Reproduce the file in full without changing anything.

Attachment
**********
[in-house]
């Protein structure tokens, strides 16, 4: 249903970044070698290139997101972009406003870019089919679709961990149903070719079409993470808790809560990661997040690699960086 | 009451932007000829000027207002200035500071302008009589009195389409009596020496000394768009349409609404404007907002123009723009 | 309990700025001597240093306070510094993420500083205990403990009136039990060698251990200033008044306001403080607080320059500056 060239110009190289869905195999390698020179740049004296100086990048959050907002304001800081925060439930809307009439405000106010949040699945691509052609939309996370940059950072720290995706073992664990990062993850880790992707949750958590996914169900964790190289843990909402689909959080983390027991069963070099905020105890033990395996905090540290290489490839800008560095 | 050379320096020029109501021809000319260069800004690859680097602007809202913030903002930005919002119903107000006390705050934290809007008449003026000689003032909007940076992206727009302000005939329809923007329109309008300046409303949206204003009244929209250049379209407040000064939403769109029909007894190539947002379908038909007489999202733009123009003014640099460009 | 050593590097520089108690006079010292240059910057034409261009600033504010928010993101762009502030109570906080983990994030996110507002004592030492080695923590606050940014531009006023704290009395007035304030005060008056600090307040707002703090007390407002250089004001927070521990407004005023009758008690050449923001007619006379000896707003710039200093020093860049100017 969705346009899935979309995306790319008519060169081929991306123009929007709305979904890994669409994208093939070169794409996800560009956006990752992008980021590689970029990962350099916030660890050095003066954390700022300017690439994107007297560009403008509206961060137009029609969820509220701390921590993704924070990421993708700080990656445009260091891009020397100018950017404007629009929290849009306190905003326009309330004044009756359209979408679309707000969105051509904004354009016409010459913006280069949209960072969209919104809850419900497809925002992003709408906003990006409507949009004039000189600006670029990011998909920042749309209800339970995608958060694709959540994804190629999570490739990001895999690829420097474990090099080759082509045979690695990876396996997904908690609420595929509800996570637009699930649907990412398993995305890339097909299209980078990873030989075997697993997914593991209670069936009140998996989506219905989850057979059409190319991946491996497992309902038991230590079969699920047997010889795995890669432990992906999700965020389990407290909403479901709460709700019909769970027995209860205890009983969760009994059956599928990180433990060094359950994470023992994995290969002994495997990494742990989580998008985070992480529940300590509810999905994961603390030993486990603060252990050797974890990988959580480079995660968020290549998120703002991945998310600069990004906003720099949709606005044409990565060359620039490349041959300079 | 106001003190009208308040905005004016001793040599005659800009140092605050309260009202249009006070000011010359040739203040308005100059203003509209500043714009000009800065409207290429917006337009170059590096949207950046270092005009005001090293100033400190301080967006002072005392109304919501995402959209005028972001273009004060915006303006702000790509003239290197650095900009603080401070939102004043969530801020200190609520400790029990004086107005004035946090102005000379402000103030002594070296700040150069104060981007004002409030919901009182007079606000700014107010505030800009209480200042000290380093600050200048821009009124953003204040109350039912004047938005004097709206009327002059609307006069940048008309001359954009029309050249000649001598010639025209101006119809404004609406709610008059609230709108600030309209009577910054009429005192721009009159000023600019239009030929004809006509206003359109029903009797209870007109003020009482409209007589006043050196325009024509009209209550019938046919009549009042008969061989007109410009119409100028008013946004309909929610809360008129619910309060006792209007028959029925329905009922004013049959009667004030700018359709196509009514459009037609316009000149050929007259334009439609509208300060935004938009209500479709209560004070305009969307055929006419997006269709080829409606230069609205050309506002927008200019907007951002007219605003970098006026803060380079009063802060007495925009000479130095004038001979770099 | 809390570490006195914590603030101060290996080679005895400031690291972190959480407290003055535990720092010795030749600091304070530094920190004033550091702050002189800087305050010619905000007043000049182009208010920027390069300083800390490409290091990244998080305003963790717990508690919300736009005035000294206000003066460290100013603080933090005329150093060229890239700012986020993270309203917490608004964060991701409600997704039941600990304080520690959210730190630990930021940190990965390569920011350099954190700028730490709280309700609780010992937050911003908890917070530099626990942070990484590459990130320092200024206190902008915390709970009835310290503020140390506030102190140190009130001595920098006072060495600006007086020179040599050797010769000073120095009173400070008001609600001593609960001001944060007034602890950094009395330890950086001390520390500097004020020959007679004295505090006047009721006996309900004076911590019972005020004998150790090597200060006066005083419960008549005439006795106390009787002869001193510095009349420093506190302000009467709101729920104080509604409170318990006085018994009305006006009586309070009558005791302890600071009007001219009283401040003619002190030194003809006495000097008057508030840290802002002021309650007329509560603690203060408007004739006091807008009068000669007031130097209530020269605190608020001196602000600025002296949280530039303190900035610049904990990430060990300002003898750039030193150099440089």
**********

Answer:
[in-house]
């Protein structure tokens, strides 16, 4: 249903970044070698290139997101972009406003870019089919679709961990149903070719079409993470808790809560990661997040690699960086 | 009451932007000829000027207002200035500071302008009589009195389409009596020496000394768009349409609404404007907002123009723009 | 309990700025001597240093306070510094993420500083205990403990009136039990060698251990200033008044306001403080607080320059500056 060239110009190289869905195999390698020179740049004296100086990048959050907002304001800081925060439930809307009439405000106010949040699945691509052609939309996370940059950072720290995706073992664990990062993850880790992707949750958590996914169900964790190289843990909402689909959080983390027991069963070099905020105890033990395996905090540290290489490839800008560095 | 050379320096020029109501021809000319260069800004690859680097602007809202913030903002930005919002119903107000006390705050934290809007008449003026000689003032909007940076992206727009302000005939329809923007329109309008300046409303949206204003009244929209250049379209407040000064939403769109029909007894190539947002379908038909007489999202733009123009003014640099460009 | 050593590097520089108690006079010292240059910057034409261009600033504010928010993101762009502030109570906080983990994030996110507002004592030492080695923590606050940014531009006023704290009395007035304030005060008056600090307040707002703090007390407002250089004001927070521990407004005023009758008690050449923001007619006379000896707003710039200093020093860049100017 969705346009899935979309995306790319008519060169081929991306123009929007709305979904890994669409994208093939070169794409996800560009956006990752992008980021590689970029990962350099916030660890050095003066954390700022300017690439994107007297560009403008509206961060137009029609969820509220701390921590993704924070990421993708700080990656445009260091891009020397100018950017404007629009929290849009306190905003326009309330004044009756359209979408679309707000969105051509904004354009016409010459913006280069949209960072969209919104809850419900497809925002992003709408906003990006409507949009004039000189600006670029990011998909920042749309209800339970995608958060694709959540994804190629999570490739990001895999690829420097474990090099080759082509045979690695990876396996997904908690609420595929509800996570637009699930649907990412398993995305890339097909299209980078990873030989075997697993997914593991209670069936009140998996989506219905989850057979059409190319991946491996497992309902038991230590079969699920047997010889795995890669432990992906999700965020389990407290909403479901709460709700019909769970027995209860205890009983969760009994059956599928990180433990060094359950994470023992994995290969002994495997990494742990989580998008985070992480529940300590509810999905994961603390030993486990603060252990050797974890990988959580480079995660968020290549998120703002991945998310600069990004906003720099949709606005044409990565060359620039490349041959300079 | 106001003190009208308040905005004016001793040599005659800009140092605050309260009202249009006070000011010359040739203040308005100059203003509209500043714009000009800065409207290429917006337009170059590096949207950046270092005009005001090293100033400190301080967006002072005392109304919501995402959209005028972001273009004060915006303006702000790509003239290197650095900009603080401070939102004043969530801020200190609520400790029990004086107005004035946090102005000379402000103030002594070296700040150069104060981007004002409030919901009182007079606000700014107010505030800009209480200042000290380093600050200048821009009124953003204040109350039912004047938005004097709206009327002059609307006069940048008309001359954009029309050249000649001598010639025209101006119809404004609406709610008059609230709108600030309209009577910054009429005192721009009159000023600019239009030929004809006509206003359109029903009797209870007109003020009482409209007589006043050196325009024509009209209550019938046919009549009042008969061989007109410009119409100028008013946004309909929610809360008129619910309060006792209007028959029925329905009922004013049959009667004030700018359709196509009514459009037609316009000149050929007259334009439609509208300060935004938009209500479709209560004070305009969307055929006419997006269709080829409606230069609205050309506002927008200019907007951002007219605003970098006026803060380079009063802060007495925009000479130095004038001979770099 | 809390570490006195914590603030101060290996080679005895400031690291972190959480407290003055535990720092010795030749600091304070530094920190004033550091702050002189800087305050010619905000007043000049182009208010920027390069300083800390490409290091990244998080305003963790717990508690919300736009005035000294206000003066460290100013603080933090005329150093060229890239700012986020993270309203917490608004964060991701409600997704039941600990304080520690959210730190630990930021940190990965390569920011350099954190700028730490709280309700609780010992937050911003908890917070530099626990942070990484590459990130320092200024206190902008915390709970009835310290503020140390506030102190140190009130001595920098006072060495600006007086020179040599050797010769000073120095009173400070008001609600001593609960001001944060007034602890950094009395330890950086001390520390500097004020020959007679004295505090006047009721006996309900004076911590019972005020004998150790090597200060006066005083419960008549005439006795106390009787002869001193510095009349420093506190302000009467709101729920104080509604409170318990006085018994009305006006009586309070009558005791302890600071009007001219009283401040003619002190030194003809006495000097008057508030840290802002002021309650007329509560603690203060408007004739006091807008009068000669007031130097209530020269605190608020001196602000600025002296949280530039303190900035610049904990990430060990300002003898750039030193150099440089």